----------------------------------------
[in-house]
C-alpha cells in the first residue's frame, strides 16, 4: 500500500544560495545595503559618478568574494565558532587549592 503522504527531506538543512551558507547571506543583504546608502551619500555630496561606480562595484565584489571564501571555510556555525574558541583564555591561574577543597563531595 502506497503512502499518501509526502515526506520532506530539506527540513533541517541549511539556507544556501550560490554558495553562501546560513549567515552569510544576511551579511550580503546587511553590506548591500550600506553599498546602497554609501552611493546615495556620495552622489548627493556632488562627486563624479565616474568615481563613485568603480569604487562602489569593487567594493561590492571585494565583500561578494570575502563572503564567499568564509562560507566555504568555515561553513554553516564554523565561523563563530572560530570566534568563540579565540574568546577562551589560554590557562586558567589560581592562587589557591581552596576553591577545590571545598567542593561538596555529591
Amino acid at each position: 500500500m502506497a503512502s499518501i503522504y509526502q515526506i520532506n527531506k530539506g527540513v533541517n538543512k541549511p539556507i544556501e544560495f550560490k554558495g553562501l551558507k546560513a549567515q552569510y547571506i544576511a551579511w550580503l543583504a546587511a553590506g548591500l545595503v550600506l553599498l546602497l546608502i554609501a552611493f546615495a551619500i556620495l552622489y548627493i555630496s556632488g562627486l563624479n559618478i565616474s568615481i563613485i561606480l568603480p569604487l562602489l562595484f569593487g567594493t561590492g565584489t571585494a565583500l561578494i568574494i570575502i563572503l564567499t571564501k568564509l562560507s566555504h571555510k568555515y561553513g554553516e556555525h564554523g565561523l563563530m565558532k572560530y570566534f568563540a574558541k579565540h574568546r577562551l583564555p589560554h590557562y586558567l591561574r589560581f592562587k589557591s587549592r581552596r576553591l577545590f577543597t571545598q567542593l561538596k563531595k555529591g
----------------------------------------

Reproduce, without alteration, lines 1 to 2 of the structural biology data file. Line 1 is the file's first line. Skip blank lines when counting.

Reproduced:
[in-house]
C-alpha cells in the first residue's frame, strides 16, 4: 500500500544560495545595503559618478568574494565558532587549592 503522504527531506538543512551558507547571506543583504546608502551619500555630496561606480562595484565584489571564501571555510556555525574558541583564555591561574577543597563531595 502506497503512502499518501509526502515526506520532506530539506527540513533541517541549511539556507544556501550560490554558495553562501546560513549567515552569510544576511551579511550580503546587511553590506548591500550600506553599498546602497554609501552611493546615495556620495552622489548627493556632488562627486563624479565616474568615481563613485568603480569604487562602489569593487567594493561590492571585494565583500561578494570575502563572503564567499568564509562560507566555504568555515561553513554553516564554523565561523563563530572560530570566534568563540579565540574568546577562551589560554590557562586558567589560581592562587589557591581552596576553591577545590571545598567542593561538596555529591